You would think otherwise if scanning all that has gone wrong in the 13 years (an appropriate number) since Marino retired.
A brief chronology of lowlights is in order to help explain the Dolfan mind-set and help explain how Tannehill’s job is so enormous.
In 2001, this team could have drafted Drew Brees but chose a cornerback named Jamar Fletcher.
In 2004, Ricky Williams, then the best runner in the game, fell under the spell of drugs and abruptly retired in his prime.
In 2005, Miami had the second overall pick but settled for Ronnie Brown because it was a bad draft year for QBs. Well, unless you count Aaron Rodgers.
In 2006, Brees was available in free agency but this club decided to trade for Daunte Culpepper.
The next year brought Cam Cameron. And later in ’07 the team decided Ted Ginn Jr. was a smarter draft pick than Darrelle Revis.
Interspersed were the myriad other bad personnel decisions such as spending a second-round draft pick to acquire A.J. Feeley or using one to select Pat White. And along the way all of the would-be saviors — Jimmy Johnson, Nick Saban, Bill Parcells — failed to varying degrees.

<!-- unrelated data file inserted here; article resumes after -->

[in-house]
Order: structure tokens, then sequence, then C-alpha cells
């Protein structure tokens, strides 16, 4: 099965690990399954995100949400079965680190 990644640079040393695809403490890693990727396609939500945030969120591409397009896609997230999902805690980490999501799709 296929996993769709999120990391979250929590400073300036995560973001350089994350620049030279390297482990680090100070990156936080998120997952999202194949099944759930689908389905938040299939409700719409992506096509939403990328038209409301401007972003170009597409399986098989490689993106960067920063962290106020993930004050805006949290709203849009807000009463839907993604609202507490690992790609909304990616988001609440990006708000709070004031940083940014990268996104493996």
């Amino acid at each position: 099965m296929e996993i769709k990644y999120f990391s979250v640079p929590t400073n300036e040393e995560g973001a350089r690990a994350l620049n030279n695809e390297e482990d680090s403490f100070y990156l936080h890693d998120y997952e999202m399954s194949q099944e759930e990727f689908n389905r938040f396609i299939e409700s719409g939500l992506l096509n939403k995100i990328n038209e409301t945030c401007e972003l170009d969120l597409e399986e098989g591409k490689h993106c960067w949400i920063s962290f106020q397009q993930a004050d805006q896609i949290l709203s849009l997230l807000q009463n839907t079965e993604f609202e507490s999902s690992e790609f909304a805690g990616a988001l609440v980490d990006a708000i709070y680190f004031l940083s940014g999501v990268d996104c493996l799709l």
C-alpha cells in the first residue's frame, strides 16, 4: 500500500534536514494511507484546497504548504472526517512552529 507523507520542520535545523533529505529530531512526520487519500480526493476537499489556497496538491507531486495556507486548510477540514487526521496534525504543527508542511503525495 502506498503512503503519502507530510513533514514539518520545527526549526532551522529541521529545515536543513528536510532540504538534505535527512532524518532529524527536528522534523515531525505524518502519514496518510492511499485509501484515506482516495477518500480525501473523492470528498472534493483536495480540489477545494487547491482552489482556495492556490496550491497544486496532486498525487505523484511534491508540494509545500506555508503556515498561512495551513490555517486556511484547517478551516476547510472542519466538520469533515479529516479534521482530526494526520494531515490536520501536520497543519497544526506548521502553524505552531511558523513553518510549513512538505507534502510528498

More recently, of course, The Team That Luck Forgot failed very publicly to sign coach Jim Harbaugh, got turned down by coach Jeff Fisher, and failed to land prized free agent Peyton Manning.
Things became so depressing around this franchise that owner Stephen Ross misguidedly sought to mask the stench with bells and whistles, rolling out a bunch of celebrity part-owners on an orange carpet. Fans weren’t buying the diversionary tactic.
Now comes the latest restart, the latest attempt to win games and win back fans.
Now, Joe Philbin becomes the eighth coach (including interim guys) since Shula left after the 1995 season, and Tannehill becomes the 17th different quarterback to start since Marino left after the 1999 season.
Philbin seems like he could be the right guy, seems like a bright and innovative offensive mind. Then again, so did Cam Cameron. So prove it, Joe.
And Tannehill looks the part, could turn out great, and earliest glimpses are promising. So prove it, Ryan. Show-Me state, remember?
Linebacker Karlos Dansby said of the 2012 Dolphins, “We can be great.” Added fellow defender Cameron Wake, “We have the talent.”
The owner, Ross, prone to rose-colored hyperbole, said, “I think we have a great team here,” adding, “people can talk the talk, but you can see we’re walking the walk.”
No. We can’t see that yet, sir. The long walk, the one with Tannehill now out front, begins Sept. 9.
Dolfans wait with hope but hardened caution to see where the long walk leads.